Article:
(29) 9:45 – does not have εις το πυρ το ασβεστον at the end of the verse
(30) 9:46 – does not have this verse
(31) 9:49 – does not have και πασα θυσία αλι αλισθήσεται
(32) 10:1 – does not have και or δια του after Ιουδαίας
(33) 10:32 – does not have και εθαμβουντο (h.t.)
(34) 10:40 – παρα του πρς μου at the end of the verse
(35) 11:1 – Βησφαγε
(36) 11:10 – instead of Ωσαννα, the text reads ειρήνη ουρανω και δόξα.  Then ⁒ appears in the text and also in the margin, where it is accompanied by Ωσαννα. [1210:  similar:  ειρήνη εν ουρανω και δόξα Ωσαννα]
(37) 11:21 – εξηραται [1210 appears to read εξηρανθη (agreeing with D L N Θ f1)]
(38) 11:32 – does not have οντως after Ιωάννην
(39) 12:14 – ηρξαντο ερωταν εν δόλωι instead of λεγουσιν αυτω [1210: ηρξαντο ερωταν αυτον εν δόλωι, agreeing partly with f1)]
(40) 12:35 – υιος εστι του Δαδ
(41) 13:1 – ποδαποι instead of ποταποι [1210:  ποιλιθοι]
(42) 13:1 – ποδαπαι instead of ποταπαι
(43) 14:3 – does not have κατα before της κεφαλης
(44) 14:5 – πολλα at the end of the verse
(45) 14:8 – προς instead of εις after σωμα
(46) 14:14 – μου after κατάλυμα
(47) 14:35 – επι προσωπον after επεσεν
(48) 14:42 – αγομεν instead of αγωμεν
(49) 14:43 – απεσταλμενοι after ξύλων
(50) 14:53 – αυτου instead of αυτω (before παντες)
(51) 15:4 – κατηγορουσιν instead of καταμαρτυρουσιν
(52) 15:16 – εις την αυλην instead of της αυλην
(53) 15:20 – χλαμυδα instead of πορφύραν
(54) 15:39 – αυτωι instead of εξ εναντίας αυτου
(55) 16:7 – ηγέρθη απο των νεκρων και ιδου before προάγει
(56) 16:8/16:9 Note – ⁜ εν τισι των αντιγραφων εως ωδε πληρουται ο ευαγγελιστης : εν πολλοις δε και ταυτα φερεται
(57) 16:9 – σαββατων instead of σαββατου
(58) 16:14 – εκ νεκρων after εγηγερμενον
(59) 16:18 – και εν ταις χερσιν
(60) 16:19 –  Ις after Κς

            It looks like the copyist of 1210 initially used a different exemplar of Mark – one with a strongly Byzantine text – but then began to resume using 22 as his exemplar instead, beginning around Mark 2:14-17.  To explore this idea further, let’s look at the readings in 1210 in Mark 1:1-2:17 that differ from the readings in the Robinson-Pierpont Byzantine Textform, asking, “Could this reading come from 22?”

Here are 1210’s deviations from the Robinson-Pierpont Byzantine Textform in Mark 1:1-2:17.  Out of 35 variant-units (most of which are very trivial), 1210 and 22 agree with each other 17 times, and disagree 18 times.  

(1) 1:5 – εξεπορεύετο instead of εξεπορεύοντο [22:  εξεπορεύοντο]
(2) 1:5 – Ιροσολυμιται [22:  Ιεροσολυμιται]
(3) 1:9 – ὁ before Ις [22:  no ὁ]
(4) 1:9 – Ναζαρετ [=22]
(5) 1:10 – ειδε [22:  ειδεν]
(6) 1:14 – does not have ὁ Ις [22: Ις]
(7) 1:16 – ειδε [22:  ειδεν]
(8) 1:20 – after πρα:  αυτον instead of αυτων [22:  αυτων]
(9) 1:21 – εδιδασκε [22:  εδιδασκεν]
(10) 1:23 – ανέκραξε [=22] 
(11) 1:27 – εστι [=22] 
(12) 1:27 – πνευμασι [=22]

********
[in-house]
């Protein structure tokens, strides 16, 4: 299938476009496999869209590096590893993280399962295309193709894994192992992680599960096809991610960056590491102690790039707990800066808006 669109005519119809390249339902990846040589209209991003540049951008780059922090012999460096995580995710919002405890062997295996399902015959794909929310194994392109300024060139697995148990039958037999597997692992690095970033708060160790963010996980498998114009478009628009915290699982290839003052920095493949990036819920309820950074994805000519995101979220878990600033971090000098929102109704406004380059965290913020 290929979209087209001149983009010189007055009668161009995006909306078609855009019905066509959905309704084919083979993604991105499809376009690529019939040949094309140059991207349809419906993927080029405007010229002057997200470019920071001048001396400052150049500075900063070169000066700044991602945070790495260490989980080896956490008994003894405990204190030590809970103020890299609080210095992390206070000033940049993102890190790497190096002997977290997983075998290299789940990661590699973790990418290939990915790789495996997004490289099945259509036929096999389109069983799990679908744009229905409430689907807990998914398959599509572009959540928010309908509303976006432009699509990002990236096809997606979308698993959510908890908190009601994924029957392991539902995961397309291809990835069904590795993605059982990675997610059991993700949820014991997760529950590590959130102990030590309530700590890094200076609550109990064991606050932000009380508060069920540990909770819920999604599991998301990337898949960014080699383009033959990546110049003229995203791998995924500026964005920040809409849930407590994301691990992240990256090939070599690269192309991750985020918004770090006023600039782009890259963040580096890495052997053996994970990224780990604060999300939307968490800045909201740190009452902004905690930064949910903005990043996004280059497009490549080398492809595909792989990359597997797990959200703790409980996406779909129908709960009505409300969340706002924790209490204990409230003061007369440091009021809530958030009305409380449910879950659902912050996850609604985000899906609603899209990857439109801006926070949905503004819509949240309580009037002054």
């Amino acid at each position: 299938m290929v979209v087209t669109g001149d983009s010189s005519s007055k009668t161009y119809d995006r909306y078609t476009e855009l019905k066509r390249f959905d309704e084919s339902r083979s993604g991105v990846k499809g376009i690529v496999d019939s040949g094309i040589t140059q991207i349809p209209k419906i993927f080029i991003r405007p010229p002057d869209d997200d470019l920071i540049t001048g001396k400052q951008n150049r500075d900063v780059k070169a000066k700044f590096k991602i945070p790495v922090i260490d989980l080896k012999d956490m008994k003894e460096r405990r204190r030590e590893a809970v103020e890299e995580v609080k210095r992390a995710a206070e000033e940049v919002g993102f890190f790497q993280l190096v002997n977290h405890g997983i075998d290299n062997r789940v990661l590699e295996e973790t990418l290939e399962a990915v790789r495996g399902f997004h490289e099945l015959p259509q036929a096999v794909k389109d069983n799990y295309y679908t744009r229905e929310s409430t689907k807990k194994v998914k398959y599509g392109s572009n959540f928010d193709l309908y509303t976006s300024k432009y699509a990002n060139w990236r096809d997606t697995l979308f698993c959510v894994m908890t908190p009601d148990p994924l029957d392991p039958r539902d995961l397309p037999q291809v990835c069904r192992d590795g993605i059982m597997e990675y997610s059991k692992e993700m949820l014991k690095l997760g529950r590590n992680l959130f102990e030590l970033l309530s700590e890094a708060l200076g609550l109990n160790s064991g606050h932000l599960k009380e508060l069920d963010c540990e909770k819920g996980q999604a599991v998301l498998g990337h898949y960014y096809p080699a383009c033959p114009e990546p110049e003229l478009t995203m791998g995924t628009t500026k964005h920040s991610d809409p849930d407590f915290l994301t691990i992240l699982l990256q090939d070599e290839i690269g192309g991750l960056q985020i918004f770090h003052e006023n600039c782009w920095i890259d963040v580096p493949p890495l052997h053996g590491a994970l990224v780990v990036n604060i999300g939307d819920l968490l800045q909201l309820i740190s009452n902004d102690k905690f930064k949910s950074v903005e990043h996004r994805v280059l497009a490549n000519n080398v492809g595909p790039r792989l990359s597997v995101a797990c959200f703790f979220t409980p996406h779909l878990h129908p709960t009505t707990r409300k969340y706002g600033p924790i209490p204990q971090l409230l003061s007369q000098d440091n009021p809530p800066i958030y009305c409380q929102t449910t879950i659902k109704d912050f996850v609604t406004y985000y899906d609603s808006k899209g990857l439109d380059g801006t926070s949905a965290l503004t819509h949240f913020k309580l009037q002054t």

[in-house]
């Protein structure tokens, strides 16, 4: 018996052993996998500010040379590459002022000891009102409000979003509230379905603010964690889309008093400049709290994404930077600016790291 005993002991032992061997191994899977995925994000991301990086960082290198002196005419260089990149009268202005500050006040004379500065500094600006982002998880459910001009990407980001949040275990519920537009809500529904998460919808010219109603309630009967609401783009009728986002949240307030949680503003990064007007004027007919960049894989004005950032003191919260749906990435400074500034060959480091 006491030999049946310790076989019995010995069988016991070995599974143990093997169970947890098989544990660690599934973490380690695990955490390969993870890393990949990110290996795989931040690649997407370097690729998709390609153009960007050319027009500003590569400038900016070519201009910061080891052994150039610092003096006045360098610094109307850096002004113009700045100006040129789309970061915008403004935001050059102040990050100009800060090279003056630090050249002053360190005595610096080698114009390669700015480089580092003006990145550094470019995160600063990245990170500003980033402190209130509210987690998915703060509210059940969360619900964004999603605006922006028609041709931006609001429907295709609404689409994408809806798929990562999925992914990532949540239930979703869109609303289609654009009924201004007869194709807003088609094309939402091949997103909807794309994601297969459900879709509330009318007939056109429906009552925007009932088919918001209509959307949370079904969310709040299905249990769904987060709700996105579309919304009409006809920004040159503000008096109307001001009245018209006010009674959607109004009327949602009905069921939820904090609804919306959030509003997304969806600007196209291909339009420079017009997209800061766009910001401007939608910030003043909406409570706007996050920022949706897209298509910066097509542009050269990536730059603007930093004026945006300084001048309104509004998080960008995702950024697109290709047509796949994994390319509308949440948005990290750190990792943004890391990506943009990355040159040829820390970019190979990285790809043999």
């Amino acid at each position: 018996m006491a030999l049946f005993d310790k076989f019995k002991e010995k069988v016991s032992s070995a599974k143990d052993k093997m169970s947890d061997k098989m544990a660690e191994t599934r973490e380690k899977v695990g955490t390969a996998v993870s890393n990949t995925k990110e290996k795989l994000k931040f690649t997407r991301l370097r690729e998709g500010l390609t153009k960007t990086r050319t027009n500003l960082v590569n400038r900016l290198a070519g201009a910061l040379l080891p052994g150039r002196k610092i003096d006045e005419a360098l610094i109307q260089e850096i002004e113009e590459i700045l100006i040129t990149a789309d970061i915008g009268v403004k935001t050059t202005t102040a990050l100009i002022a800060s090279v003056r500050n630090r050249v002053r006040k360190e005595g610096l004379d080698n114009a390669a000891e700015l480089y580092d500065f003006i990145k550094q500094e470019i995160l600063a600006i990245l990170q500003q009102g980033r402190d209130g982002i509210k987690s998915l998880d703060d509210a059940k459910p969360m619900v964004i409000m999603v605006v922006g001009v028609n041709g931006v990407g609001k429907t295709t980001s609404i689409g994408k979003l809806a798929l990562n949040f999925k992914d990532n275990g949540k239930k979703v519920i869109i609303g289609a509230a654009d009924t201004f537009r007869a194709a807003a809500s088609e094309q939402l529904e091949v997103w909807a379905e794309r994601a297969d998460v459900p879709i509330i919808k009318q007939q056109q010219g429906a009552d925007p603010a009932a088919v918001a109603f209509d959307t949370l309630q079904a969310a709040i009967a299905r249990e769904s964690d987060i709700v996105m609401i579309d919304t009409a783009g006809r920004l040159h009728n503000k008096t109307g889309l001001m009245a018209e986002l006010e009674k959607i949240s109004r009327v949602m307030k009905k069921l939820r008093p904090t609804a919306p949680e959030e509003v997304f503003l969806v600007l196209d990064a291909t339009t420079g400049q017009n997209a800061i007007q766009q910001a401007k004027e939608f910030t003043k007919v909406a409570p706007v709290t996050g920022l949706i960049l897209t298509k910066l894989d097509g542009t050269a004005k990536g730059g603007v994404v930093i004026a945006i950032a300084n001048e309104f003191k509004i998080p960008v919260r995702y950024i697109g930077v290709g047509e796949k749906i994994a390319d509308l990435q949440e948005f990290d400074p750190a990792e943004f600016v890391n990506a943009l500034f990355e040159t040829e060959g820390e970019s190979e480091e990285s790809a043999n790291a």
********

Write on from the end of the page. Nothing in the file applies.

(13) 1:34 – εθεράπευσε [=22] 
(14) 1:34 – εξέβαλε [22:  εξέβαλεν]
(15) 1:34 – ηφιε [= 22] 
(16) 1:35 – εξελθε [22:  εξελθεν]
(17) 1:37 – ζητουσι [= 22] 
(18) 1:38 – αγομεν (agrees with À) [22:  αγωμεν]
(19) 1:38 – κομοπολεις [22:  κωμοπολεις]
(20) 1:40 – after γονυπετων:  αυτωι instead of αυτον [22:  αυτον] 
(21) 1:44 – αλλα instead of αλλ’ [=22] 
(22) 1:44 – προσέταξε [=22] 
(23) 2:1 – εισηλθε [=22] 
(24) 2:1 – εστι [=22] 
(25) 2:3 – ερχον [the –ται is missing] [22: ερχονται]
(26) 2:4 – χαλωσι [=22] 
(27) 2:4 – κραβατον [22:  κραβαττον]
(28) 2:9 – κραβαττον [=22] 
(29) 2:10 – ειδειτε [22:  ειδητε]
(30) 2:11 – κραβαττον [= 22] 
(31) 2:12 – κραβαττον [= 22] 
(32) 2:12 – εναντιων [22:  εναντιον]
(33) 2:13 – εξελθε [22:  εξελθεν]
(34) 2:14 – Λευιν [=22]    
(35) 2:17 – does not have εις μετανοιαν but it is present as a secondary correction [=22, i.e., 22 does not have εις μετανοιαν but it is present as a secondary correction]
In GA 1210, an f1 reading appears
in Mk 16:7, and the short form of f1's
note is between Mk 16:8  and 16:9.
A lection-label for Mark 16:9-20
appears at the top of the page
(Heoth. #3) with the incipit-phrase.
            When we consider the 18 disagreements in this list, and set aside differences that can be attributed to scribal preferences regarding spelling and movable-nu, ten significant differences remain which weigh in against the idea that one of these manuscripts is a direct copy of the other one in Mark 1:1-2:17:

1:2 – 1210:  ως [22:  καθως]
1:2 – 1210:  τοις προφηταις [22:  Ησαιαι τωι προφητηι] 
1:5 – 1210:  εξεπορεύετο [22:  εξεπορεύοντο]
1:9 – 1210:  ὁ before Ις [22:  no ὁ]
1:10 – 1210:  ωσει [22: ως] 
1:14 – 1210:  does not have ὁ Ις [22: Ις]
1:20 – 1210:  after πρα:  αυτον [22:  αυτων]
1:34 – 1210 does not have Χν ειναι after αυτον [22:  has Χν ειναι after αυτον]   
1:35 – 1210 does not have ο Ις after απηλθεν [22:  has ο Ις after απηλθεν]
1:40 – 1210:  after γονυπετων:  αυτωι instead of αυτον [22:  αυτον] 

It looks rather difficult for 22’s text of Mark 1:1-2:13 to be copied from 1210, and equally difficult for 1210’s text of Mark 1:1-2:13 to be copied from 22.  But let’s extend the comparison of 22 and 1210 to the rest of Mark chapter 2.

22’s Disagreements with RP-Byz in Mark 2:18-28:
19 – εστι [=1210]
In GA 22, the same variant appears
in Mk 16:7, and the same note appears
between Mk. 16:8 and 16:9.

19 – εχουσι [=1210]
22 – does not have νέον after the first οινον [=1210; in 1210 οινον is the last word in a line]
25 – εποίησε [=1210]
25 – εσχε [=1210]
25 – επείνασε και αυτος και οι μετ αυτου [= 1210]
26 – του after Αβιαθαρ [= 1210]
26 – ιερευσι [=1210]
26 – εδωκε [=1210]
28 – κυριος is not contracted [=1210]

Whereas before Mark 2:17, the orthographic agreements were hit-and-miss, after Mark 2:17 they are perfectly aligned.  In addition, the agreements of 22 and 1210 in super-rare readings in verses 22 and 25 indicate that whatever factor elicited 1210’s disagreements with 22 prior to 2:17 has been removed, and in 1210, from this point on, we are looking at a close copy of 22’s text.